Yet, the song isn’t usually considered to be gospel either, and even though concepts such as God and hell are used, it doesn’t refer to any particular denomination, nor does it propound faith as an ultimate solution. Rather, it’s all about defining true love, and the background which serves as a contrast is the idea of true love that has been presented in traditional love songs. Romantic love is shown as a beginning or a reference point, one that ultimately has to be transcended.

Transcendence and immanence are complex concepts that are sometimes seen as opposites, sometimes as overlapping. What is outside the human realm, and if we consider the realm of the senses, do we include the concept of the divine in it or restrict its use to the idea of the transcendent? Or is transcendence rather a movement, a permanent state of flux between two states? Etymologically the word comes from the idea of climbing over something. The transcendent may thus mean the abstract realm behind the wall of mundane experience, but it could also mean the act of climbing itself, the place where you have climbed on the wall and try to balance there, seeing both what the senses tell and what exists beyond, the idea of love profane and divine, words and their meanings.

In the context of this song such philosophical musings cease to matter, though the questions are still in the background. What matters is trying to live the best we can without making this world a hell for others, instead embracing this true love that stays certain, no matter what happens. This kind of love is at the same time worldly and divine, blurring the distinction between immanence and transcendence. Love itself becomes the definition of the divine, no matter what deity you might believe in.

But it has to be this love that asks for nothing and is steadfast through the ages. Even while staying very human, becoming unconditional, an ideal that may be difficult to reach, as the Louis Armstrong pastiche in the middle expresses, but which still should remain our goal, even when things look dark or meaningless. And that is still a good point. No matter whether the world has ultimate meaning or not, it is better for all of us to believe in some meaning, to have some goal of unity and charity, even if it were just a construct.

Jim Croce – Time in a Bottle

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The gentleness of this love song has been overshadowed by the events following its publication. It’s such a melancholy song about how fleeting life is, and how precious love is within the time we’re given, that it’s hard to not hear it in the context of Croce dying in a plane crash at the age of 30 only a year after this was released.

But even without intimations of mortality there is melancholy in the thought of how time passes, seasons change, fashions fade. It is sadness tinged with beauty, for awareness of how fleeting each moment is gives significance to each precious moment. It makes it possible to value the good times which otherwise would drown in the sea of eternity. The tragedy of immortality would be that eventually everything would become insignificant. No loss is really serious because new opportunities would keep coming, and no kiss would be unique after a few hundred years.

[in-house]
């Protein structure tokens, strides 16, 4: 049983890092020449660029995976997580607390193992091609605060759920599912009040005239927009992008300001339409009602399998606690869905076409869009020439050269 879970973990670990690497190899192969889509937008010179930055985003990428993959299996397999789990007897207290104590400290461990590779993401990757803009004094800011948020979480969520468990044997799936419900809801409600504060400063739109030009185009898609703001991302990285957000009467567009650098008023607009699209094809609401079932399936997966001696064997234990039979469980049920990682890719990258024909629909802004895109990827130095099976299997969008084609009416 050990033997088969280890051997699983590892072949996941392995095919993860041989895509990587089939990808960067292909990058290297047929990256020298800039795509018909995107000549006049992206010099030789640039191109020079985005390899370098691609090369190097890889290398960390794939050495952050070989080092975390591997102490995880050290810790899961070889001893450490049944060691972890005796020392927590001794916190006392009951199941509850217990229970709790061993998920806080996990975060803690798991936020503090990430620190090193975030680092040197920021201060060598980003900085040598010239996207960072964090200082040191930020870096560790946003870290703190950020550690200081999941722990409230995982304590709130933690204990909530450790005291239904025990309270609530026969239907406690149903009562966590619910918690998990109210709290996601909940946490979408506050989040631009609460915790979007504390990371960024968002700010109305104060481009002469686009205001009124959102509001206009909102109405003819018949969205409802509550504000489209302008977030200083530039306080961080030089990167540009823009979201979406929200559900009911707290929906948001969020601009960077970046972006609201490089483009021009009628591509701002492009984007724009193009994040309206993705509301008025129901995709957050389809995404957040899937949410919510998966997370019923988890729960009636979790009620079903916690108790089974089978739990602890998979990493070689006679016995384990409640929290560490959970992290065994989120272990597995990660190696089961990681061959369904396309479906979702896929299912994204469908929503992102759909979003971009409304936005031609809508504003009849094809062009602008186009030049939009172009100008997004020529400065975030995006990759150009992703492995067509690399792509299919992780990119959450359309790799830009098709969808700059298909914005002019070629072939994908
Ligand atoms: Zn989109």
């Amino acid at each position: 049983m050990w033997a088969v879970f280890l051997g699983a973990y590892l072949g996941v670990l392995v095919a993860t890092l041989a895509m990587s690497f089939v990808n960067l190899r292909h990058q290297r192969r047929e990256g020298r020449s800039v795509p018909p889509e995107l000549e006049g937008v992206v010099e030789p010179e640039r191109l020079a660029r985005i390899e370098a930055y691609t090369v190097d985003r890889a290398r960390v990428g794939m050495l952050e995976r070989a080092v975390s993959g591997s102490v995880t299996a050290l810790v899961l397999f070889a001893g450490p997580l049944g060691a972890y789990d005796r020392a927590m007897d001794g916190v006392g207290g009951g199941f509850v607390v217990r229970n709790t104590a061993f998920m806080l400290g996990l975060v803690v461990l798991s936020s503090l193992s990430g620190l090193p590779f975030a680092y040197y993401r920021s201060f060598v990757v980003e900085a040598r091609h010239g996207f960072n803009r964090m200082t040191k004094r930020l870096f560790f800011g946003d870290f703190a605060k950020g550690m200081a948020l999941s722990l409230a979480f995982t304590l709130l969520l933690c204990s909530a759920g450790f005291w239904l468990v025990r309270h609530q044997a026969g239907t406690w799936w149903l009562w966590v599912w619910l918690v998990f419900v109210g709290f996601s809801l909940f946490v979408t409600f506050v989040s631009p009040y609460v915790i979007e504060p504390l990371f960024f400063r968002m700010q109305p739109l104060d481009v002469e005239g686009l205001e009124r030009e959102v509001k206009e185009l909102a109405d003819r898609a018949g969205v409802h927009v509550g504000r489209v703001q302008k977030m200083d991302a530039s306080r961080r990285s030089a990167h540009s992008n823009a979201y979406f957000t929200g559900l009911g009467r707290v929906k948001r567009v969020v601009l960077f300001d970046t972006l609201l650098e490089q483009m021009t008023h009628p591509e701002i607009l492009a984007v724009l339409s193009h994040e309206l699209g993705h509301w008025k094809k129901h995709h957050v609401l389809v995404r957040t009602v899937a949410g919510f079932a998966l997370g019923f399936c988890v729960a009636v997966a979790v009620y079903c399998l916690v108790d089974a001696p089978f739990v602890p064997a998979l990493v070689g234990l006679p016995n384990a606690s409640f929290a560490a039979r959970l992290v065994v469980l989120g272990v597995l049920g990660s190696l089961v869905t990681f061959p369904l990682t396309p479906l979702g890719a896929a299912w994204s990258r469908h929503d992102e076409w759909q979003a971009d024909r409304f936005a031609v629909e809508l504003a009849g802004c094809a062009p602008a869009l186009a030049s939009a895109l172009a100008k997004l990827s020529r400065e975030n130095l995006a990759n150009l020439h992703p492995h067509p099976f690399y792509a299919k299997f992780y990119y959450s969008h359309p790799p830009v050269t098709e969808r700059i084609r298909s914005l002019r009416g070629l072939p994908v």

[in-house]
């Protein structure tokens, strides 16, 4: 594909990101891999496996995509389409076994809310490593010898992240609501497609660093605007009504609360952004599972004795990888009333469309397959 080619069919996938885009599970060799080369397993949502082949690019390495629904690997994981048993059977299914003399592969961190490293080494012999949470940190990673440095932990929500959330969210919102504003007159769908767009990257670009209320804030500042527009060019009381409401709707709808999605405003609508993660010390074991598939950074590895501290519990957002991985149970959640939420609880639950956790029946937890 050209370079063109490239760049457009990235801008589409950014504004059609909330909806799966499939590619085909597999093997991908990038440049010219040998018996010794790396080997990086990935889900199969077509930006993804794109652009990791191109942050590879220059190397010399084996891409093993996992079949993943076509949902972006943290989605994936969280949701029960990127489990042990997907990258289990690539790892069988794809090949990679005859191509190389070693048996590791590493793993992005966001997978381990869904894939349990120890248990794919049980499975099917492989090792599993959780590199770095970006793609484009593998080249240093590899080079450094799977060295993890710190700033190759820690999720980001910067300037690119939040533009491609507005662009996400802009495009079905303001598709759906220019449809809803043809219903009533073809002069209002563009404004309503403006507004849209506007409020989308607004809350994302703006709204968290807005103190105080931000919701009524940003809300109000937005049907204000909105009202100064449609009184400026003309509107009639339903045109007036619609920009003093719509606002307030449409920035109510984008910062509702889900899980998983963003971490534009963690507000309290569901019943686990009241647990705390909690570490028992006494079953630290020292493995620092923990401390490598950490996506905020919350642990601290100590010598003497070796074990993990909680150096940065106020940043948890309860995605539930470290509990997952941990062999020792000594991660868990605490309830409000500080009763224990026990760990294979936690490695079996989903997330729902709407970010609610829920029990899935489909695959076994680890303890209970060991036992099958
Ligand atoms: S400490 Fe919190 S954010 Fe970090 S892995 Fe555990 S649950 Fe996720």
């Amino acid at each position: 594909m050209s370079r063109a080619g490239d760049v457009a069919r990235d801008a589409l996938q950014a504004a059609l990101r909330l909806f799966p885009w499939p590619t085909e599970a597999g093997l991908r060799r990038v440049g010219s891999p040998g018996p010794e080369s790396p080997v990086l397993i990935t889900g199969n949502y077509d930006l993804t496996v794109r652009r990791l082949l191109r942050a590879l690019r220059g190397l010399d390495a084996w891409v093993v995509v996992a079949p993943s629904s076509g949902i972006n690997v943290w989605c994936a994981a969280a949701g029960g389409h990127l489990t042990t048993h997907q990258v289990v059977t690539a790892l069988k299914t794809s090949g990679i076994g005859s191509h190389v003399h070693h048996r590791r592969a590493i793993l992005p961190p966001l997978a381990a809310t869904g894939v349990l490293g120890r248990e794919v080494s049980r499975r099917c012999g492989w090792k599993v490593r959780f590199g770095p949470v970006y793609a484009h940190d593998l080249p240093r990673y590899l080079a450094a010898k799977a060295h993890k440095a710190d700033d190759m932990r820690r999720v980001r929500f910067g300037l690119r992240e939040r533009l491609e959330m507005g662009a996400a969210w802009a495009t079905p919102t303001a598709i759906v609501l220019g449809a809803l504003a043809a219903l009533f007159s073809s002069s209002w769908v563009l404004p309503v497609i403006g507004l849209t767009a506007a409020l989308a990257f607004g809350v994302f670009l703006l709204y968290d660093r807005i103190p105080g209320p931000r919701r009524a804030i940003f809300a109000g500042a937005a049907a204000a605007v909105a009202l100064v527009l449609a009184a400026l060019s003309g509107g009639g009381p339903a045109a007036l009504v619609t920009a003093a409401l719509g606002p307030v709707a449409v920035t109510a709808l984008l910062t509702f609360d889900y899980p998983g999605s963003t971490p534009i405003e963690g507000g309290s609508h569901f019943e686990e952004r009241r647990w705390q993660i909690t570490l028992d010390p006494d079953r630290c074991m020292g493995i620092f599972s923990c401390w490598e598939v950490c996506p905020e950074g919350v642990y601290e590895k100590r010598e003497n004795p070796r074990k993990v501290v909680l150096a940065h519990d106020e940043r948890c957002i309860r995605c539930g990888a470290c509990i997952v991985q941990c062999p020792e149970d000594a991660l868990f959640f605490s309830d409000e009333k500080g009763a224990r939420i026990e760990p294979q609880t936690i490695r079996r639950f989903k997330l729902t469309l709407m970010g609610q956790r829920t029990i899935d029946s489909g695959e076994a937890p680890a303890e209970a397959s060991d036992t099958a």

It is not specified what kind of times we would appreciate, but there is the implication of simplicity both in the lyrics and the arrangement. In the end it’s not the complex narratives and sophisticated symbols that matter the most, but simple gestures of intimacy and understanding: a fleeting smile in a crowd, a touch of hand at the moment of despair, an unexpected hug in the middle of chores. These become the pattern in the tapestry of time. They are not inevitable, but a matter of choice, which makes them all the more precious when you stay aware that two people are choosing the same pattern at the same time, choose to see and live life this way, together, sharing the same feeling, falling in love, falling inside these moments.

Such is the apparent contradiction in life: the more fleeting each moment is, the more we may find meaning in little things. And yet others may see it to be the opposite: if everything passes, everything is meaningless, an invitation to nihilism. Ultimately it’s a matter of choice, the perspective you find to be more pleasant. I do not even know which is better, since realizing that these two can be the same thing makes me think that the views can coexist in happiness. It is one way in which logic breaks, the opposites being true at the same time on the level of human experience. All because there’s the same foundation, the way we cannot control time, the stream of hours and our place in it like pieces of wood constantly adrift. And the appreciation of not having to go down the stream alone, at least not all the time.

Marlena Shaw – You

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Marlena Shaw’s 1975 album ‘Who Is This Bitch, Anyway?’ sounds defiant, and that’s how she looks in the cover picture as well. But the tracks themselves are surprisingly soft, soulful love songs, albeit with some that celebrate the sexual union and desire in a way that perhaps were pretty bold at the time. But in these songs there’s always gentleness and the idea that sex is a part of a greater feeling of unity with the loved one.

“You” touches on a spiritual dimension. Here love isn’t described with images of the sacred like in some other songs I’ve explored, but rather God is thanked for the existence of this love, this one person who was proved to be steadfast and faithful in a world where it may be hard to trust others.

It’s a feeling I can recognize even as an atheist: when after years of being on your own you find someone special, someone who returns your feelings, there’s a deep sense of gratitude without direction. There’s gratitude toward your lover, of course, for being the way she is, but also something greater, a recognition that we are all somewhat helpless. We try to choose who we are, try to be our best selves, and yet there is always so much that just happens, emotions that aren’t controlled, thoughts that emerge out of the complex interplay between unconscious impulses and sudden encounters. The more aware you are of how you can’t control exactly who you become, the more miraculous it seems that you find someone compatible, someone with similar dreams, the same wish to build a life together. Even if it is what most people want, it feels like this is something unique. Partly it may be the hormones, and partly the realization of how many ways there are to screw things up, and how precious it is to hold on to the same dream, even just for a moment.